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Effect of Load Changing on Creep fatigue Life of Pipe Joints

Application of Deep Learning to Root Gap Identification in GMA Welding

Taketo MASAKI, Rentaro ITO, LUO Yuxi, Satoshi YAMANE

pp. 41s-44s

Abstract

In pulse GMA(Gas Metal Arc) welding, it is important that welding conditions are changed due to root gap of the groove during welding to ensure quality. The visual sensor and deep learning are useful to estimate the gap. In this study, fundamental experiments were carried out and images of the molten pool are taken under various root gaps. The gap identification is carried out using Resnet50. The gap was identified under the groove welding with 8mm gap. The accuracy of the identification was 100%. Moreover, the gap identification was carried out under the groove welding with the variation gap from 4mm to 8mm. The good performance of the gap identification can be obtained. The validity of the deep learning in GMA welding was verified.

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Application of Deep Learning to Root Gap Identification in GMA Welding

Measurement of Electron Density Distribution During AC-GTA Welding in Mars-like Atmosphere by IR Method

Kai AOYAMA, Shinichiro SHOBAKO, Tomohiko YAMASHITA, Takeshi SOUMA, Shin’ichi SHIMASAKI, Noboru TERAJIMA, Hisaya KOMEN, Manabu TANAKA

pp. 45s-48s

Abstract

Electron density distribution during an alternative current gas tungsten arc generated under Mars-like atmosphere in a vacuum chamber was measured to clarify arc characteristics in Mars-like atmosphere. The electron density distribution was measured by Abel inversion processing and infrared method for plasma diagnostic, in which electron density was obtained by the spectral radiance of the arc. Measured results showed that the electron density distribution during electrode negative period in Mars-like atmosphere was spreader than that on Earth. Moreover, its peak value was about 2.5×1022 m-3, which was almost one order lower than the result on Earth.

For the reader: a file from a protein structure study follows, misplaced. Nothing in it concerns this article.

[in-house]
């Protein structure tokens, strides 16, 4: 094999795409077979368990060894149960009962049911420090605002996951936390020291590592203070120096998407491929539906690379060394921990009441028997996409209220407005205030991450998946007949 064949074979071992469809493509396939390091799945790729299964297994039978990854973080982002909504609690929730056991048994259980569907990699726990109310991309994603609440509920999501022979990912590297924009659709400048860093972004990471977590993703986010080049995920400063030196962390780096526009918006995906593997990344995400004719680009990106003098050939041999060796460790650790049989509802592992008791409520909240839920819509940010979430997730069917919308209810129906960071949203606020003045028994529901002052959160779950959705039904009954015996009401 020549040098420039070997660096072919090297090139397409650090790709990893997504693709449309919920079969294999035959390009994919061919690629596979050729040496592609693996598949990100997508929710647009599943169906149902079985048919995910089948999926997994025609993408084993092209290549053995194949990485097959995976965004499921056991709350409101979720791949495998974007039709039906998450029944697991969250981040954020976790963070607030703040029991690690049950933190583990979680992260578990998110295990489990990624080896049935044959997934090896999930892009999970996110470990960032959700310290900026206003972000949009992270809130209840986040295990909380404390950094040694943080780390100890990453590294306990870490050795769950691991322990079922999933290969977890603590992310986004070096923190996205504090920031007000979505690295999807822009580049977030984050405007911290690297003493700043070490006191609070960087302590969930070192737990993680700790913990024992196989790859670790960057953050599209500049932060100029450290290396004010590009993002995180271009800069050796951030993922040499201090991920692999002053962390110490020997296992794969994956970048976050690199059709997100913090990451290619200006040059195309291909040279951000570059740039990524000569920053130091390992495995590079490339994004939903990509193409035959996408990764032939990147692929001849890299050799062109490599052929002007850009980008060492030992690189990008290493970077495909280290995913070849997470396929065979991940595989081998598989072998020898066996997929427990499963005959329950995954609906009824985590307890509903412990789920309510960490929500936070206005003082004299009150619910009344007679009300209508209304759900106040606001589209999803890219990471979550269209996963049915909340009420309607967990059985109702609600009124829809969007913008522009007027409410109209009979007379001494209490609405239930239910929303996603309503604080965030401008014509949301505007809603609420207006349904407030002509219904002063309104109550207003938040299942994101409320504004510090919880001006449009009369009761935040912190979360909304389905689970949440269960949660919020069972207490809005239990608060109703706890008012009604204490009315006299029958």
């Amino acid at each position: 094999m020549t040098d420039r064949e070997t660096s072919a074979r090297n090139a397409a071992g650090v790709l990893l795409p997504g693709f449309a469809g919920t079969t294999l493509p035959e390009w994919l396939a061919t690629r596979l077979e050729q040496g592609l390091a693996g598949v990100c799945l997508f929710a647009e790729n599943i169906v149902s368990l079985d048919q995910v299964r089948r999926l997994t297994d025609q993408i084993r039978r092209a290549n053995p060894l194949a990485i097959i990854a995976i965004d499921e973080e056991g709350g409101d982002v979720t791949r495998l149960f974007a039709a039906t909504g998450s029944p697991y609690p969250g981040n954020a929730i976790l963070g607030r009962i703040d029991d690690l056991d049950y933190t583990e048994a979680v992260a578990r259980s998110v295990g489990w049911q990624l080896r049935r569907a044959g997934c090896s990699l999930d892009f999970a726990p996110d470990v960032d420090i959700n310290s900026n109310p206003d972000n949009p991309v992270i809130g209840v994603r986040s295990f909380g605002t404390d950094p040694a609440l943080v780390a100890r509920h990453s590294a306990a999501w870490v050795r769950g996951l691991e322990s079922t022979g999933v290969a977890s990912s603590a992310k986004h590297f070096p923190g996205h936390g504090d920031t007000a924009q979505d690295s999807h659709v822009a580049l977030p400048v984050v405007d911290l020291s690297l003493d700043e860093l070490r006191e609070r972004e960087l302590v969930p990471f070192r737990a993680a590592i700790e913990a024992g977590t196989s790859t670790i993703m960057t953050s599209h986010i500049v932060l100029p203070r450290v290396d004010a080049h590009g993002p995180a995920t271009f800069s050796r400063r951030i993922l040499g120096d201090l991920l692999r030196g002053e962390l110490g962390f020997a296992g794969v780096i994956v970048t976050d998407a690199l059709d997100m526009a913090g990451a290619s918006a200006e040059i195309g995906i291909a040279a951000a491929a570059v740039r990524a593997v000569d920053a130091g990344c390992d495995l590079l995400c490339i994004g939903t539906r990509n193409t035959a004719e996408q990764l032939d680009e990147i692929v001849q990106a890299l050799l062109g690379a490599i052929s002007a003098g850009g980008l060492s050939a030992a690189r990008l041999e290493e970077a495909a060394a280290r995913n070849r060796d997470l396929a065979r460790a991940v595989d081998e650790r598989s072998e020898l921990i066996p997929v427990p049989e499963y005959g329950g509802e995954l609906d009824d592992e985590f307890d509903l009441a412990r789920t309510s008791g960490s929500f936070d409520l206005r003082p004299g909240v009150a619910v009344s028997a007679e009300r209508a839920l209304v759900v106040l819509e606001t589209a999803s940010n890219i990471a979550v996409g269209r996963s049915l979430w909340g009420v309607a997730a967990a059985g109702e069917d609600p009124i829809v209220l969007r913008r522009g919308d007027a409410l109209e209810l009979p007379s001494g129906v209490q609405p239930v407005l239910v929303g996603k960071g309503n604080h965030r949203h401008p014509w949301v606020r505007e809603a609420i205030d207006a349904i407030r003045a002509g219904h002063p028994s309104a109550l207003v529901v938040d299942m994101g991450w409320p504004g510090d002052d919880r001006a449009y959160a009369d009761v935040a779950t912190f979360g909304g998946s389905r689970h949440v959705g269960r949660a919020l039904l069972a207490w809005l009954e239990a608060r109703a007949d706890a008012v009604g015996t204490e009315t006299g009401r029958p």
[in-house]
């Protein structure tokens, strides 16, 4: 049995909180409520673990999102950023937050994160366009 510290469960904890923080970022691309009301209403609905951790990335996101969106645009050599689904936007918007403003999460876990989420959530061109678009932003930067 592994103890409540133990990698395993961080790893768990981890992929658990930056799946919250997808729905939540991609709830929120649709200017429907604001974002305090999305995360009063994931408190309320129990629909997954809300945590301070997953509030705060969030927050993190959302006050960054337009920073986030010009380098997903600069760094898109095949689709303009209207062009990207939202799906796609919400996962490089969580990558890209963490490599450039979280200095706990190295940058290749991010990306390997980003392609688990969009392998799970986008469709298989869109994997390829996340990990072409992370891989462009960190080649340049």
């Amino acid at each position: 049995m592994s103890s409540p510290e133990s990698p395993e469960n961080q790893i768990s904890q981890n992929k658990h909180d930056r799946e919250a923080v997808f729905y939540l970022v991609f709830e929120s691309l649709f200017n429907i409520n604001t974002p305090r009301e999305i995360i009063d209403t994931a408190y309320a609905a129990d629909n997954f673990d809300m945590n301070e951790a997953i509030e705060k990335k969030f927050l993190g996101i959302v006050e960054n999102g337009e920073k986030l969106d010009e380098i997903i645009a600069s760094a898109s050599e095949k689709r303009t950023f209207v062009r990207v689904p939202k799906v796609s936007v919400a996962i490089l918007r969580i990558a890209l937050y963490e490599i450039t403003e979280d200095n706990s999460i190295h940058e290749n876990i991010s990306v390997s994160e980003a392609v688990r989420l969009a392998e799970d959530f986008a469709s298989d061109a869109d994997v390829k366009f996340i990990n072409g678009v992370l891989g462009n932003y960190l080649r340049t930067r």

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Measurement of Electron Density Distribution During AC-GTA Welding in Mars-like Atmosphere by IR Method

Investigation for Oxygen Transfer Mechanism During Gas Tungsten Arc Welding with Carbon Dioxide Gas

Yuki Asai, Hisaya Komen, Manabu Tanaka, Masashi Nomoto, Kotaro Watanabe, Takahiro Kamo

pp. 49s-52s

Abstract

As one of techniques to improve a penetration depth in a gas tungsten arc welding, it has been proposed that carbon dioxide gas is applied as a shielding gas using a double shielding torch. Two types of gases can flow independently in the double shielding torch: inner gas and outer gas. The purpose of this study was clarification of the carbon dioxide behavior to establish a guideline for controlling oxygen contamination which affects the toughness of welded part formed by this welding process. As a result, it was revealed that carbon dioxide in the outer gas was transported to the vicinity of central axis of a tungsten electrode by the vortex generated near the electrode. Then, oxygen was produced by dissociation of carbon dioxide. It was suggested that the dissociated oxygen increased the oxygen concentration in the gas flowing on a base metal surface.

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Investigation for Oxygen Transfer Mechanism During Gas Tungsten Arc Welding with Carbon Dioxide Gas

2D temperature measurement of molten area in electroslag welding

Sota Nakajima, Yosuke Ogino, Tomokazu Sano, Tadahisa Tsuyama, Kohei Fujiwara, Kazuhiro Kojima, Daisuke Ohmura, Hiroyuki Ohnishi

pp. 53s-57s

Abstract